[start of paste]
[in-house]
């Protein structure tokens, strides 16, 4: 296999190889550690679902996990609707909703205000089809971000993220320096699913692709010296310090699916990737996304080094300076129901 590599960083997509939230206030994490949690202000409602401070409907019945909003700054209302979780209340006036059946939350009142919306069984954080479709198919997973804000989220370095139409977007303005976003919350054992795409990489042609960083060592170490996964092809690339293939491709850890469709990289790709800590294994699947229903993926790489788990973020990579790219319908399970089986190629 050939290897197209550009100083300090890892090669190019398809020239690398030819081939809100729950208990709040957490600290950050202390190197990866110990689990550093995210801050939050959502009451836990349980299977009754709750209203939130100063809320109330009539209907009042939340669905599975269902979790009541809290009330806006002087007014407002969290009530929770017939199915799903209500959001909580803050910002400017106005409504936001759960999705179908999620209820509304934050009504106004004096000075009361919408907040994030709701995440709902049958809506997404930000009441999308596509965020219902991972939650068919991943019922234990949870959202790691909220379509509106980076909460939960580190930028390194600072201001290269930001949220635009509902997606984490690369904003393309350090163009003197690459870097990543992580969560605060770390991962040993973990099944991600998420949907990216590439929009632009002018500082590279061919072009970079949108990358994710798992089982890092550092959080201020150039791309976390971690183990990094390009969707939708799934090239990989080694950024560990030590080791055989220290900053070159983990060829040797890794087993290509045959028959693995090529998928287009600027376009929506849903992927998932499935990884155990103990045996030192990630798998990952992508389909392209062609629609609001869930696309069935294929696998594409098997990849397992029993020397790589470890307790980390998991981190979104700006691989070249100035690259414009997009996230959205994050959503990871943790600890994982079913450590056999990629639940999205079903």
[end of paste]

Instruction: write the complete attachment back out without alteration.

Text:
[in-house]
């Protein structure tokens, strides 16, 4: 296999190889550690679902996990609707909703205000089809971000993220320096699913692709010296310090699916990737996304080094300076129901 590599960083997509939230206030994490949690202000409602401070409907019945909003700054209302979780209340006036059946939350009142919306069984954080479709198919997973804000989220370095139409977007303005976003919350054992795409990489042609960083060592170490996964092809690339293939491709850890469709990289790709800590294994699947229903993926790489788990973020990579790219319908399970089986190629 050939290897197209550009100083300090890892090669190019398809020239690398030819081939809100729950208990709040957490600290950050202390190197990866110990689990550093995210801050939050959502009451836990349980299977009754709750209203939130100063809320109330009539209907009042939340669905599975269902979790009541809290009330806006002087007014407002969290009530929770017939199915799903209500959001909580803050910002400017106005409504936001759960999705179908999620209820509304934050009504106004004096000075009361919408907040994030709701995440709902049958809506997404930000009441999308596509965020219902991972939650068919991943019922234990949870959202790691909220379509509106980076909460939960580190930028390194600072201001290269930001949220635009509902997606984490690369904003393309350090163009003197690459870097990543992580969560605060770390991962040993973990099944991600998420949907990216590439929009632009002018500082590279061919072009970079949108990358994710798992089982890092550092959080201020150039791309976390971690183990990094390009969707939708799934090239990989080694950024560990030590080791055989220290900053070159983990060829040797890794087993290509045959028959693995090529998928287009600027376009929506849903992927998932499935990884155990103990045996030192990630798998990952992508389909392209062609629609609001869930696309069935294929696998594409098997990849397992029993020397790589470890307790980390998991981190979104700006691989070249100035690259414009997009996230959205994050959503990871943790600890994982079913450590056999990629639940999205079903």